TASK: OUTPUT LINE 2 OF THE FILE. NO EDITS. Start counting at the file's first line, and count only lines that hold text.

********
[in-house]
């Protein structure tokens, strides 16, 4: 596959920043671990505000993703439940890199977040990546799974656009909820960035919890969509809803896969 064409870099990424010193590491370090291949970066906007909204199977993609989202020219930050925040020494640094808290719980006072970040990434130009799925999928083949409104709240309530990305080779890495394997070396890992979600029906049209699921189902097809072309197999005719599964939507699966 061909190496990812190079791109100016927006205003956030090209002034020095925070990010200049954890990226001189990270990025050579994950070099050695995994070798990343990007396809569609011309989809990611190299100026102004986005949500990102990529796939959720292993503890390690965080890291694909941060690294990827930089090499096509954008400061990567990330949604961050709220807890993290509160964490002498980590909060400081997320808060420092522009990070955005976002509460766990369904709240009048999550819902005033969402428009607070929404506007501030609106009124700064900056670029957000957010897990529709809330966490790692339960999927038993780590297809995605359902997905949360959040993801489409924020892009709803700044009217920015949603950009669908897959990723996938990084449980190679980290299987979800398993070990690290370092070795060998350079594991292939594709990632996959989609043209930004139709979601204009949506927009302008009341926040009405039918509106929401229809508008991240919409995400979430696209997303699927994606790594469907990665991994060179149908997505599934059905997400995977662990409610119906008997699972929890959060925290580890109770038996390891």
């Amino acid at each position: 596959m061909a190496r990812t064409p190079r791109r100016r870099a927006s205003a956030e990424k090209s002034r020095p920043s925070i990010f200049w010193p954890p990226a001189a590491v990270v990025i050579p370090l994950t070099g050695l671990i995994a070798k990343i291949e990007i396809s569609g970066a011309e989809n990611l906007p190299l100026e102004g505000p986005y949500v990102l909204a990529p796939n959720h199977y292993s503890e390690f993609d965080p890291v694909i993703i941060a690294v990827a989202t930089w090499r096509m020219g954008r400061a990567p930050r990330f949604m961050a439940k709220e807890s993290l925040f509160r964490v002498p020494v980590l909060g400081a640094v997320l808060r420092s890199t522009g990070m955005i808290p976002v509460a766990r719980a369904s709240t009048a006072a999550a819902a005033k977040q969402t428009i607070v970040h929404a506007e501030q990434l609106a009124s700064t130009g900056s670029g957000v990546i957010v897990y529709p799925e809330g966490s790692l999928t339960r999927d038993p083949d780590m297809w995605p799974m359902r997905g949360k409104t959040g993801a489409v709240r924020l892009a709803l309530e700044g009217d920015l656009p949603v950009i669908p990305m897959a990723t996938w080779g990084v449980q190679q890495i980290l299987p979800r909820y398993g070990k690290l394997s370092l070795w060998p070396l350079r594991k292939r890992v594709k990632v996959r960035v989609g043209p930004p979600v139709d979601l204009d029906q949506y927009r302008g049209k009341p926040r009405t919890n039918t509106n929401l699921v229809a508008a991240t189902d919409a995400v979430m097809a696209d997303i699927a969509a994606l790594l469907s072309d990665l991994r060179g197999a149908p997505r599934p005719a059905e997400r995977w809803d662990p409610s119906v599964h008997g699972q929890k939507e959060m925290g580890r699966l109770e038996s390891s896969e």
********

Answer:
């Protein structure tokens, strides 16, 4: 596959920043671990505000993703439940890199977040990546799974656009909820960035919890969509809803896969 064409870099990424010193590491370090291949970066906007909204199977993609989202020219930050925040020494640094808290719980006072970040990434130009799925999928083949409104709240309530990305080779890495394997070396890992979600029906049209699921189902097809072309197999005719599964939507699966 061909190496990812190079791109100016927006205003956030090209002034020095925070990010200049954890990226001189990270990025050579994950070099050695995994070798990343990007396809569609011309989809990611190299100026102004986005949500990102990529796939959720292993503890390690965080890291694909941060690294990827930089090499096509954008400061990567990330949604961050709220807890993290509160964490002498980590909060400081997320808060420092522009990070955005976002509460766990369904709240009048999550819902005033969402428009607070929404506007501030609106009124700064900056670029957000957010897990529709809330966490790692339960999927038993780590297809995605359902997905949360959040993801489409924020892009709803700044009217920015949603950009669908897959990723996938990084449980190679980290299987979800398993070990690290370092070795060998350079594991292939594709990632996959989609043209930004139709979601204009949506927009302008009341926040009405039918509106929401229809508008991240919409995400979430696209997303699927994606790594469907990665991994060179149908997505599934059905997400995977662990409610119906008997699972929890959060925290580890109770038996390891």